"Never doubt that a small group of thoughtful, committed citizens can change the world. Indeed, it is the only thing that ever has."

Margaret Mead
Original article
peer-reviewed

Modified Nutrition Risk in Critically Ill (mNUTRIC) Score to Assess Nutritional Risk in Mechanically Ventilated Patients: A Prospective Observational Study from the Pakistani Population



Abstract

Purpose

Typical nutritional assessment criteria and screening tools are ineffective in mechanically ventilated patients who are often unable to report their food intake history. The Nutrition Risk in Critically Ill (NUTRIC) score is effective for screening mechanically ventilated patients. This prospective observational study was conducted to identify nutritional risk in mechanically ventilated patients using a modified NUTRIC (mNUTRIC) score (without using interleukin-6 values).

Methods

All adult patients admitted to the intensive care unit (ICU) for more than 48 hours were included in the study. Data were collected on the variables required to calculate mNUTRIC scores. Patients with mNUTRIC scores ≥5 were considered at high nutritional risk. The assessment data included total ICU length of stay, ventilator-free days, and mortality rates.

Results and conclusion

A total of 75 patients fit the inclusion criteria of the study, including 40 males and 35 females. The mean age was 55.8 years. Forty-five percent of mechanically ventilated patients had mNUTRIC scores ≥5. Mechanically ventilated patients with mNUTRIC scores ≥5 had longer lengths of stay in the ICU (mean ± SD = 11.5±5 days) as compared with 3.5±4 days in patients with mNUTRIC scores ≤4. Moreover, a higher mortality rate (26%) was observed in patients with mNUTRIC scores ≥5. A high mNUTRIC predicted mortality score shows a receiver operating characteristic curve of 0.637 with a confidence interval between 0.399 and 0.875. Forty-five percent of mechanically ventilated patients admitted to the ICU were at nutritional risk, and their mNUTRIC scores were directly related to higher lengths of stay and mortality.

Introduction

Nutritional support is an essential component of the care of critically ill patients. The prevalence of malnutrition varies between 39% and 50% depending on the screening tool employed and the population studied [1-2]. These nutritional deficiencies are associated with high rates of nosocomial infections, impaired wound healing rates, and high mortality rates [3-4]. The nutritional status of patients admitted to an intensive care unit (ICU) is influenced by both chronic and acute starvation, which can lead to many catabolic processes such as loss of body mass and single and multiple organ failure [5-7].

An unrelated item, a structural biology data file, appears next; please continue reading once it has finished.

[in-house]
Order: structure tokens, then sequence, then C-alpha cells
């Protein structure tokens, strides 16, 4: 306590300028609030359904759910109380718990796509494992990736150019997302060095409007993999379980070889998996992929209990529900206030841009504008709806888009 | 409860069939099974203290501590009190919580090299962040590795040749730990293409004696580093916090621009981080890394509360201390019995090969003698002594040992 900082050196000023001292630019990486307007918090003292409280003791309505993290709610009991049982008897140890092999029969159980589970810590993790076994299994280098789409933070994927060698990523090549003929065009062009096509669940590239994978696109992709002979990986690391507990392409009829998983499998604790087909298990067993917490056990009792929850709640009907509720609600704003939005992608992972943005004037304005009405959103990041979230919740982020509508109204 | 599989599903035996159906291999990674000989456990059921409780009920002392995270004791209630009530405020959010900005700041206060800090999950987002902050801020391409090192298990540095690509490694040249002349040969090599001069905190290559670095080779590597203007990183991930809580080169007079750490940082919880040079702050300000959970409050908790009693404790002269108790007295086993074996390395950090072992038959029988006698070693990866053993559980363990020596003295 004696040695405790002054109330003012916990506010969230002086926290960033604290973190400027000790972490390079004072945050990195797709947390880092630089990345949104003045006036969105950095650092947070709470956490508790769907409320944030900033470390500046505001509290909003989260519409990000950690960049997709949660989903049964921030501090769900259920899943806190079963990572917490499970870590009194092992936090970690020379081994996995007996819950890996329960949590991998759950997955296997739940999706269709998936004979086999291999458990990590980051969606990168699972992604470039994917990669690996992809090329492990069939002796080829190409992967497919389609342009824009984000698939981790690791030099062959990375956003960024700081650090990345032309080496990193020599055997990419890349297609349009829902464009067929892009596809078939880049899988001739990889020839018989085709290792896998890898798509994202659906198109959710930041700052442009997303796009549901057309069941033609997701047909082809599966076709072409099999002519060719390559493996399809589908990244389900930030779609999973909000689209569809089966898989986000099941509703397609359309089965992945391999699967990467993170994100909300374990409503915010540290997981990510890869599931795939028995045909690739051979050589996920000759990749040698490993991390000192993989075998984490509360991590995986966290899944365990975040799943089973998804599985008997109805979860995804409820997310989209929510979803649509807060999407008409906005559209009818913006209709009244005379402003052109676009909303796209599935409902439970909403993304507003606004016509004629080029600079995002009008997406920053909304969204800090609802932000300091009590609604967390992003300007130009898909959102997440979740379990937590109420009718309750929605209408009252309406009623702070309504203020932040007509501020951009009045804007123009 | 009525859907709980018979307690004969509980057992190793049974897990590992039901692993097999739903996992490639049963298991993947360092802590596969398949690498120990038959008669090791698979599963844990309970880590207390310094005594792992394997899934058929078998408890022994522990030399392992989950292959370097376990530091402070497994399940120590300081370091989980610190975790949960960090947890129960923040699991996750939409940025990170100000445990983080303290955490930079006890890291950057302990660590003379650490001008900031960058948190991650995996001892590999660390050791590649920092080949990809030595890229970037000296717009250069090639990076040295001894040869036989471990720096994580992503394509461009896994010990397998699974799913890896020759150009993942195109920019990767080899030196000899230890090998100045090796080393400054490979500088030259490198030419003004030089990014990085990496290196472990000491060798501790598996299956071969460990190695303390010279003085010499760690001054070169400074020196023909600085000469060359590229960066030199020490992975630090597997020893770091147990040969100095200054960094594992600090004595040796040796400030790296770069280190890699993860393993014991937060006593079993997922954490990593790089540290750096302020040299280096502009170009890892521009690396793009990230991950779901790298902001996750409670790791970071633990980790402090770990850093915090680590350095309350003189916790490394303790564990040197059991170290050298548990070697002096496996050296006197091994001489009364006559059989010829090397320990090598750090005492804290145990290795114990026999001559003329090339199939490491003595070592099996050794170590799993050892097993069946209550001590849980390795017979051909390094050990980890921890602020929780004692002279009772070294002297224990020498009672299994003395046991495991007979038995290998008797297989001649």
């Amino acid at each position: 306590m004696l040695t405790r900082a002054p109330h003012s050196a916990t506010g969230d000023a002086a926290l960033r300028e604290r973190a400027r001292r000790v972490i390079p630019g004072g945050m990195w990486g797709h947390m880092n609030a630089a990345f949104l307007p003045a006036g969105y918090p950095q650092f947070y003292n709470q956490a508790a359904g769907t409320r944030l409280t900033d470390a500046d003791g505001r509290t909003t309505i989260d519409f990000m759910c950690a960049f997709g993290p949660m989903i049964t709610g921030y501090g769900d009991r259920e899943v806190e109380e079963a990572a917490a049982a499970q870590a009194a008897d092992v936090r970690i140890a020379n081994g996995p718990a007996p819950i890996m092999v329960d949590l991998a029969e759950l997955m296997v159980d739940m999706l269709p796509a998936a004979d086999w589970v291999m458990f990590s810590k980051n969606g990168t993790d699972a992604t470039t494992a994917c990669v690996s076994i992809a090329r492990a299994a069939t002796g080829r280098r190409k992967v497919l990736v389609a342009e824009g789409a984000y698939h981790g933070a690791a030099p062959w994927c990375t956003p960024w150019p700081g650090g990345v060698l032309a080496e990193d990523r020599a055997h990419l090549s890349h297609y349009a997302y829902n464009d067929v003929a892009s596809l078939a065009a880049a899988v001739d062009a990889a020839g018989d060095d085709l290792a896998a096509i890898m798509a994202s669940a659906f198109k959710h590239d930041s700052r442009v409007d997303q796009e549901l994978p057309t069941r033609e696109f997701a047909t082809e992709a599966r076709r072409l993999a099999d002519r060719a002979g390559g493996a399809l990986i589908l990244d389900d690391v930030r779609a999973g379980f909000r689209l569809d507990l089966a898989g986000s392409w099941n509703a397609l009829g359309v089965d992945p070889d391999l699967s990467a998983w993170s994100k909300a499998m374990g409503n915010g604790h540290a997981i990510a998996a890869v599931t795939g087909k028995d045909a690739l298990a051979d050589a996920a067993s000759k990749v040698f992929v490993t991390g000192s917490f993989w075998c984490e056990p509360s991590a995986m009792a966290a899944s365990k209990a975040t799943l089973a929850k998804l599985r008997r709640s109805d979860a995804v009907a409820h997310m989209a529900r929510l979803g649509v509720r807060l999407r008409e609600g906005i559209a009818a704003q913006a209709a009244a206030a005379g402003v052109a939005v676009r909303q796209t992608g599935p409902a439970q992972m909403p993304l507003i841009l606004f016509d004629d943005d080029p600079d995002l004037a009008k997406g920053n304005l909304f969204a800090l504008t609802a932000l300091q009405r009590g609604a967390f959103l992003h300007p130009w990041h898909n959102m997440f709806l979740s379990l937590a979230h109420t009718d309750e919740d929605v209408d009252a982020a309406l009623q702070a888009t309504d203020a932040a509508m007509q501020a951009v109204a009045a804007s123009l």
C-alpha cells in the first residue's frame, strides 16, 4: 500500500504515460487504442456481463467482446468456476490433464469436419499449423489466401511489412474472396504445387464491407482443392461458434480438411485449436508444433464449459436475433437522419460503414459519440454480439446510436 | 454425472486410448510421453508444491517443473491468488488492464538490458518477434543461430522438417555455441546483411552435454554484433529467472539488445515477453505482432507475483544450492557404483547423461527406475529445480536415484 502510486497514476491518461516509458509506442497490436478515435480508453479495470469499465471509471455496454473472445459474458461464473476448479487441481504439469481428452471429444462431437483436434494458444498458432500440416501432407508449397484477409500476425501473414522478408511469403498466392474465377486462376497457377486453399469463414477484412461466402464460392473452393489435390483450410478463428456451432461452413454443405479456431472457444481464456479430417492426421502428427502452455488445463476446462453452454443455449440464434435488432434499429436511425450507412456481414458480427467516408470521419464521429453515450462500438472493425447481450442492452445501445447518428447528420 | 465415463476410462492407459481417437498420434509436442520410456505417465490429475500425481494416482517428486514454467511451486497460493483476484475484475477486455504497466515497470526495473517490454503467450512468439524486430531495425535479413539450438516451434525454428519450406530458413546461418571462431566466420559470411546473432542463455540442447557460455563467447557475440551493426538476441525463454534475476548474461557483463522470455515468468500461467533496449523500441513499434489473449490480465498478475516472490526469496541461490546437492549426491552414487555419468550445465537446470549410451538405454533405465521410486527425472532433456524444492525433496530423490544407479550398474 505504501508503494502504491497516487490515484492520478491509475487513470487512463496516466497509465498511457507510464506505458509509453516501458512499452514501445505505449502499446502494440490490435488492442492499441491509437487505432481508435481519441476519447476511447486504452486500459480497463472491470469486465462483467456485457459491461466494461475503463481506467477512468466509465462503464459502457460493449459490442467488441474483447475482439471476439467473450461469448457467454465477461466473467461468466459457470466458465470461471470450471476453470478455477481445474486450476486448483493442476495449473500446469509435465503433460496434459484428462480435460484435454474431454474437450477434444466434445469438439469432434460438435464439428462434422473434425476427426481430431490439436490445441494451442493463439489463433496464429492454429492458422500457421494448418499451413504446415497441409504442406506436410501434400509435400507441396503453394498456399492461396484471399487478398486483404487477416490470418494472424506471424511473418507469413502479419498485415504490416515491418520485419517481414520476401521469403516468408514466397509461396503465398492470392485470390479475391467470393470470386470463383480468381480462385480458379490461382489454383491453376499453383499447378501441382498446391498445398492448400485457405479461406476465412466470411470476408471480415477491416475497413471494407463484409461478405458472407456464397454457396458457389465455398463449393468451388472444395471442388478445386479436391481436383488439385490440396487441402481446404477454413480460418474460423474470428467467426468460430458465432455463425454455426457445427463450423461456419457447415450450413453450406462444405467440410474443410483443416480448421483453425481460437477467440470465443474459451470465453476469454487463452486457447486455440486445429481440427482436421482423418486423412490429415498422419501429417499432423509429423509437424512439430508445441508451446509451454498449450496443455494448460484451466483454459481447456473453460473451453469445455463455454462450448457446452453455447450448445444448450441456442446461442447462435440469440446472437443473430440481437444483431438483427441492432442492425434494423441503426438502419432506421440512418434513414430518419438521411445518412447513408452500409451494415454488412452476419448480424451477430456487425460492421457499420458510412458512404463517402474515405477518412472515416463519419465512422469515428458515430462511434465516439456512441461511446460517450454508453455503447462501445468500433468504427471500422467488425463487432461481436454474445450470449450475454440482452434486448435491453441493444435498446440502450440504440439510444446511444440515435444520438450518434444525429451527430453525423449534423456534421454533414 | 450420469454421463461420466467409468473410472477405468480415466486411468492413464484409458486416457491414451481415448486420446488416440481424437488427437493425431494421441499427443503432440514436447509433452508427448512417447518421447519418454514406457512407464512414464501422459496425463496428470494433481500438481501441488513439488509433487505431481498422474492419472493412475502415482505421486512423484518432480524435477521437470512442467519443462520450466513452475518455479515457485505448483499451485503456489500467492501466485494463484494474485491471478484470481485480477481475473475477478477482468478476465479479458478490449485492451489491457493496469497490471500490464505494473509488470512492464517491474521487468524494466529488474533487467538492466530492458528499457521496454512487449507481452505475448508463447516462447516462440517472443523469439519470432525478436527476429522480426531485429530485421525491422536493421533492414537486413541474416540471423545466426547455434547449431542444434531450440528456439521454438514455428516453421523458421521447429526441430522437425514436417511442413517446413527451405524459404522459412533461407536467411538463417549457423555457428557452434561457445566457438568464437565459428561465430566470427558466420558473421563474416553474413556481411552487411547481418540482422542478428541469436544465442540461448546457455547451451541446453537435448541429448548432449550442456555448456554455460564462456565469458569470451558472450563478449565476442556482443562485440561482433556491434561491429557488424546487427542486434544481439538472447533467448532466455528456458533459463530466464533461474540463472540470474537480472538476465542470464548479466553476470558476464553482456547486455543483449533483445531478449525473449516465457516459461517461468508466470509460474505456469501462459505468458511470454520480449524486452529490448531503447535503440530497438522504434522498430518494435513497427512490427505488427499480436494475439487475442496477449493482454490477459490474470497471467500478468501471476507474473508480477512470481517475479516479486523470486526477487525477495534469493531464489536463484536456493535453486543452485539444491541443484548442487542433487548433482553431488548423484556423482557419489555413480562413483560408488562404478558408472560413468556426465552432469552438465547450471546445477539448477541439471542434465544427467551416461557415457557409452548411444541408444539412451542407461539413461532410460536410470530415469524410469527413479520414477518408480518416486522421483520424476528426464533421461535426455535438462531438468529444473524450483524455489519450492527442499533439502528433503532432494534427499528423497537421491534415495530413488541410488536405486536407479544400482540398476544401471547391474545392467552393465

There is currently little data available on critically ill Pakistani patients. It is important to identify patients who are at risk of malnutrition by assessing their nutritional status within 48 hours of hospital admission. In the hospital setting, various scoring systems, criteria, and tools are used to assess nutritional risk [8-9], including physical examination, dietary intake, severity of illness, functional assessment, and anthropometric data.

However, such assessments are difficult to make in mechanically ventilated and sedated patients. Fluid status and edema can influence changes in weight, as patients may need large-volume resuscitation to maintain their hemodynamics, making it difficult to evaluate muscle and fat wasting. Most of these nutritional assessment tools and criteria do not consider inflammatory processes and hypermetabolic status/muscle wastage in ICU patients [2,10-11].

Based on an assumption that all ICU patients do not have the same nutritional risk, Heyland et al. introduced the Nutrition Risk in Critically Ill (NUTRIC) score. This can be used to identify patients who will benefit from aggressive nutritional support according to their risk of malnutrition [5-6]. In mechanically ventilated patients, nutritional assessment is cumbersome, as their dietary history may be difficult to obtain, and rates of muscle wasting can give a false impression due to edema. Data on nutritional assessment in mechanically ventilated patients using NUTRIC scores are limited [7]. The present study was conducted to identify the prevalence of nutritional risk in mechanically ventilated ICU patients based on modified NUTRIC (mNUTRIC) scores.